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The question:

I have a friend who is engaged to be married. Both he and his fiancée own their own homes and are concerned about the tax implications on the sale of the properties once they are married. Right now, each property is considered their respective principal residence and not subject to tax if sold. Does the status change once they get married, since they would then then own two residences? Do they have to sell one of the homes before getting married to avoid capital gains tax?

The answer:

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Your question is a good one. Our tax law does say that a "family unit" can designate just one residence as their principal residence in order to shelter it fully or partially from tax. A family unit is defined to include spouses (married or common-law) and any minor children. To answer your question, it's important to understand how the principal residence exemption (PRE) works.

For each calendar year you are entitled to designate one particular property as your principal residence. So for example, suppose you purchase two properties in 2002. If you own two properties from 2002 to 2012 and then you sell one in 2012, you have the option of designating the property that you have sold as your principal residence for all or some of those ten years. If you designate the property you've sold as your principal residence for all ten of those years, you will fully shelter it from any capital gain tax on the sale.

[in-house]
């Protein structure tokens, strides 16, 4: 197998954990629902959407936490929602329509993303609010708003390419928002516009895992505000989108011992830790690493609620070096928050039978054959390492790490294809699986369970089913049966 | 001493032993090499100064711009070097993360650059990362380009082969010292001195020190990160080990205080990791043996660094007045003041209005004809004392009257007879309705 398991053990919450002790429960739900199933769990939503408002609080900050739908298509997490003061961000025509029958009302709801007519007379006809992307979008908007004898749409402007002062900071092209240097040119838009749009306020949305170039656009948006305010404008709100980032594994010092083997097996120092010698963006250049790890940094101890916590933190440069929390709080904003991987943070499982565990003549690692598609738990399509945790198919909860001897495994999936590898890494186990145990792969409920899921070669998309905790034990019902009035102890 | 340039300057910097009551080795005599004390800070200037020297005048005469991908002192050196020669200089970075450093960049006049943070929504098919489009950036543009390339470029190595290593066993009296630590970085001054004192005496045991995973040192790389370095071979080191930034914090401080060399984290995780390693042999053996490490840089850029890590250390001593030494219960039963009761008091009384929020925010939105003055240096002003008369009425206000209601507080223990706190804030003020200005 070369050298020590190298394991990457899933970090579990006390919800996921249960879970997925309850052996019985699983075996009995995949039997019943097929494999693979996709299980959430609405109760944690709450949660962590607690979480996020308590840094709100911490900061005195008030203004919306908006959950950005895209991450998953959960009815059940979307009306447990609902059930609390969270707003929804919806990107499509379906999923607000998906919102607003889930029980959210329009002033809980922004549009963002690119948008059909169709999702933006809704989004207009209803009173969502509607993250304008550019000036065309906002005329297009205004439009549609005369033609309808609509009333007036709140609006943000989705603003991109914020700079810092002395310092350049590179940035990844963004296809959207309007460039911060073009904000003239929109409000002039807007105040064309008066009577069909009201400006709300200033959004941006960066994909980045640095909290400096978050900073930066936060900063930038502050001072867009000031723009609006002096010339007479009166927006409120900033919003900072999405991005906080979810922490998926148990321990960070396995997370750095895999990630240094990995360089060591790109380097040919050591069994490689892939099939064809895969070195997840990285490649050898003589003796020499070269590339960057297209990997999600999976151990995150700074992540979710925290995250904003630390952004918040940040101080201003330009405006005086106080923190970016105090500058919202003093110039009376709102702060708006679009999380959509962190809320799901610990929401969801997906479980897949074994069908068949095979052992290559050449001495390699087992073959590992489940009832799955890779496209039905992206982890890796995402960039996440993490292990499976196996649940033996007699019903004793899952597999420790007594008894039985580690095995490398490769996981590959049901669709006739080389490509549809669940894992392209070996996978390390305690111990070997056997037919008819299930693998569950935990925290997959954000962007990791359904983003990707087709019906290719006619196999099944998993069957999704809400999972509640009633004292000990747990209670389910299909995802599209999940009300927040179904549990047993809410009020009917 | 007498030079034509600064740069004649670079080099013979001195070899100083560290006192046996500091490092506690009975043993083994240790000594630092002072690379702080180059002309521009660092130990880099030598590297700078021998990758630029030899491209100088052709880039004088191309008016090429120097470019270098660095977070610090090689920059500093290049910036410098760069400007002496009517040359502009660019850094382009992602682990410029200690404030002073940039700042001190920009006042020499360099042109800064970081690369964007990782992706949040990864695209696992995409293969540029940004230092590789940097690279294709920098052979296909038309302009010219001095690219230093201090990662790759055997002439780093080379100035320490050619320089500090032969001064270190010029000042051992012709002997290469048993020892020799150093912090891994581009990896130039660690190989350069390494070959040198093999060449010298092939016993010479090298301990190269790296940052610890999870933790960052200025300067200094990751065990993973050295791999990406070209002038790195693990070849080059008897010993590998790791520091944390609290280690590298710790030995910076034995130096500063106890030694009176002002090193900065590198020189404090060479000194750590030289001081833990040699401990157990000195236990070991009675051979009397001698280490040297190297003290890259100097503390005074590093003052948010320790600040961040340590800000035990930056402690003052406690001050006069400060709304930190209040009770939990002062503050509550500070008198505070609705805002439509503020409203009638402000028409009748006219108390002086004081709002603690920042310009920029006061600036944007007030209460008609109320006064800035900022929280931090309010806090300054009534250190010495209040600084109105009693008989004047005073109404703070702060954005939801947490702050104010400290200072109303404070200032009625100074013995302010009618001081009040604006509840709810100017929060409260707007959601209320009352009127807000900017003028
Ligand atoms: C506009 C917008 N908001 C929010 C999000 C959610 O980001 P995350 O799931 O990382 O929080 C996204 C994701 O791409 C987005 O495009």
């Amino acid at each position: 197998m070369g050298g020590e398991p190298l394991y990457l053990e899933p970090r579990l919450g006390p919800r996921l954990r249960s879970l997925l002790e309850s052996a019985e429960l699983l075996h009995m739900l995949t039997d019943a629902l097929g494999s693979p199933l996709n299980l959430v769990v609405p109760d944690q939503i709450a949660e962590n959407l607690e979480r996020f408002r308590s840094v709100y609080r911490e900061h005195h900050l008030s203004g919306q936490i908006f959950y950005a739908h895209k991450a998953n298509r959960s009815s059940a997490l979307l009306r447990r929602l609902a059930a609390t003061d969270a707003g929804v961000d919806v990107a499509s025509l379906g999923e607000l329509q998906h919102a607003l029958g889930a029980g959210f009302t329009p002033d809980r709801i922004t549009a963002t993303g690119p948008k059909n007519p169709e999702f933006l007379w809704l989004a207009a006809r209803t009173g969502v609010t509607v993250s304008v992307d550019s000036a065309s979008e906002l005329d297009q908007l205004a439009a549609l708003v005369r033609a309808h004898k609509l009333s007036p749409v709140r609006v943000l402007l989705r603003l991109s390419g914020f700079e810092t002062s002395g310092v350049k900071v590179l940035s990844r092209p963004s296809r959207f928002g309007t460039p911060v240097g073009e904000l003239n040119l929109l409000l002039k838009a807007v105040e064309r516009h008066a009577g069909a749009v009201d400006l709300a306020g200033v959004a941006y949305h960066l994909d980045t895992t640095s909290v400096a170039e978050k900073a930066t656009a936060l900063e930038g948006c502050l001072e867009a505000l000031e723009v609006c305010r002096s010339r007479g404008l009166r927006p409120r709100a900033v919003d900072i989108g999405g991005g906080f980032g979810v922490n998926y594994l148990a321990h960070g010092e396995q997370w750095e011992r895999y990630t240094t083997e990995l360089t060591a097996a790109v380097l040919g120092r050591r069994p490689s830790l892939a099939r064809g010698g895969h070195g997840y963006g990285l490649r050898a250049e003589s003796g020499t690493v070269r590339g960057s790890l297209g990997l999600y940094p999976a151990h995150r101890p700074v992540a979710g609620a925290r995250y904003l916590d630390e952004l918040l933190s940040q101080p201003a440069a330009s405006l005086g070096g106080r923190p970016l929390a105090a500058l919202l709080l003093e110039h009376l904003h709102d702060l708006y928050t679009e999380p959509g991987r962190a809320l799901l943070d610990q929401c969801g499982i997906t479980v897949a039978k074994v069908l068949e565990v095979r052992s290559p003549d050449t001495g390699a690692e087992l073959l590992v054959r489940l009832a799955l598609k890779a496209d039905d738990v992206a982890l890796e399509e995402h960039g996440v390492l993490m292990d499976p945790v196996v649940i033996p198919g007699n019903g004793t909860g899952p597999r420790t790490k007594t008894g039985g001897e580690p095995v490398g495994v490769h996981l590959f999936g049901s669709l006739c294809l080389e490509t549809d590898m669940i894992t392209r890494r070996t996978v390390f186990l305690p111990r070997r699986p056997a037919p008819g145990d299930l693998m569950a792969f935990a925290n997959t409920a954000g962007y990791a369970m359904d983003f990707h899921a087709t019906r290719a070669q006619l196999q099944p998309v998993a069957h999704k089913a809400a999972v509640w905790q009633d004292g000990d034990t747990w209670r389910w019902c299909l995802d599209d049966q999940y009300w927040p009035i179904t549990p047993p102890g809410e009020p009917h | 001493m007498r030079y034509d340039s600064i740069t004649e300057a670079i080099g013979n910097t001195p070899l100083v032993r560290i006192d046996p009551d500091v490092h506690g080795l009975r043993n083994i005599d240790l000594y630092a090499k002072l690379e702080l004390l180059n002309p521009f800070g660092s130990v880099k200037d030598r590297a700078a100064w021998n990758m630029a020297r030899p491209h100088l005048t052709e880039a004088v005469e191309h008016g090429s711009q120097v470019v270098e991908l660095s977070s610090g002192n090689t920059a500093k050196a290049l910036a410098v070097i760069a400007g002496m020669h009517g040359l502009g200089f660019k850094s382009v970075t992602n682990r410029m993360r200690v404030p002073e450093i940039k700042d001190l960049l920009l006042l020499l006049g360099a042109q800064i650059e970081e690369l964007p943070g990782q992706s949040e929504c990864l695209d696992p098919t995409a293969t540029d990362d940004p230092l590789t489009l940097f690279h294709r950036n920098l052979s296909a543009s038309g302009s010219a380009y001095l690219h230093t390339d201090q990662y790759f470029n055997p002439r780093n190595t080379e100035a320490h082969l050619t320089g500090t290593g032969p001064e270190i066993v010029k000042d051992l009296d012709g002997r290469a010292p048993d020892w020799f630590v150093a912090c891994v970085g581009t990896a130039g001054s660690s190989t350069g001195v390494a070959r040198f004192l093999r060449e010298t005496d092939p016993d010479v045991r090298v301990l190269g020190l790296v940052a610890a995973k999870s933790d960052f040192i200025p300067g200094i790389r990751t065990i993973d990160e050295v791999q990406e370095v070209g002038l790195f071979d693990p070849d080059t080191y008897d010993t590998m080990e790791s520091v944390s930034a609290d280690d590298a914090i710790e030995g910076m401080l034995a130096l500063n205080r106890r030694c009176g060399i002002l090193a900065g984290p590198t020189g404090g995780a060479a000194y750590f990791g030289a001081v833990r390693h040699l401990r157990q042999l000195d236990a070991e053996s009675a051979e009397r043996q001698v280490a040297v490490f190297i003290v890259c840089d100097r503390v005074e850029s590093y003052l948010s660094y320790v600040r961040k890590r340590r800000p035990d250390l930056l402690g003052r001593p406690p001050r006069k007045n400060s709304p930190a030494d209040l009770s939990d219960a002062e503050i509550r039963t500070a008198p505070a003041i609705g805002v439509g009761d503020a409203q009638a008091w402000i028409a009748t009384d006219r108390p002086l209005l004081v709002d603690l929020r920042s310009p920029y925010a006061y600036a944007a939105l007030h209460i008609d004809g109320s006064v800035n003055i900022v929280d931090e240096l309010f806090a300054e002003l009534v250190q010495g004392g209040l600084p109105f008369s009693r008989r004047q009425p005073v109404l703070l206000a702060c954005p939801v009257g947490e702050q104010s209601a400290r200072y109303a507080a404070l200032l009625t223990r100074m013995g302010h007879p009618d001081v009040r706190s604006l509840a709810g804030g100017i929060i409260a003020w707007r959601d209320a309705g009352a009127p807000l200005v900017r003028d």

The actual formula for determining the proportion of the capital gain that is sheltered looks like this: Number of years you designate the property as your principal residence, plus 1, divided by the total number of years the property was owned. Note the "plus 1" in the formula; this allows a family unit to own two properties at the same time for up to one year and still shelter both properties fully from tax. That is, there can be an overlap by one year when owning two properties.

Back to your friend's situation: For the taxation years before the year of marriage and including the year of marriage, both individuals would be able to claim their respective residences as their principal residence. However, in the taxation years subsequent to the year of marriage, the two individuals would be spouses throughout the year and therefore, only one property may be designated as their principal residence for a particular year. So, they don't need to sell a residence before marriage, but if they want to fully shelter both properties from tax they'll have to sell one no later than the tax year in which they get married.



With tax season is full swing, Globe Investor columnist Tim Cestnick is answering one reader question online each week in the runup to the filing deadline. Mr. Cestnick is president and CEO of WaterStreet Family Offices and author of 101 Tax Secrets for Canadians.

Please note that Mr. Cestnick will not be answering detailed questions about a person's individual tax returns. Preference will be given to questions with a broader scope.

For stories, videos and tips about taxes, be sure to visit the Globe Investor Tax Centre website for daily updates.

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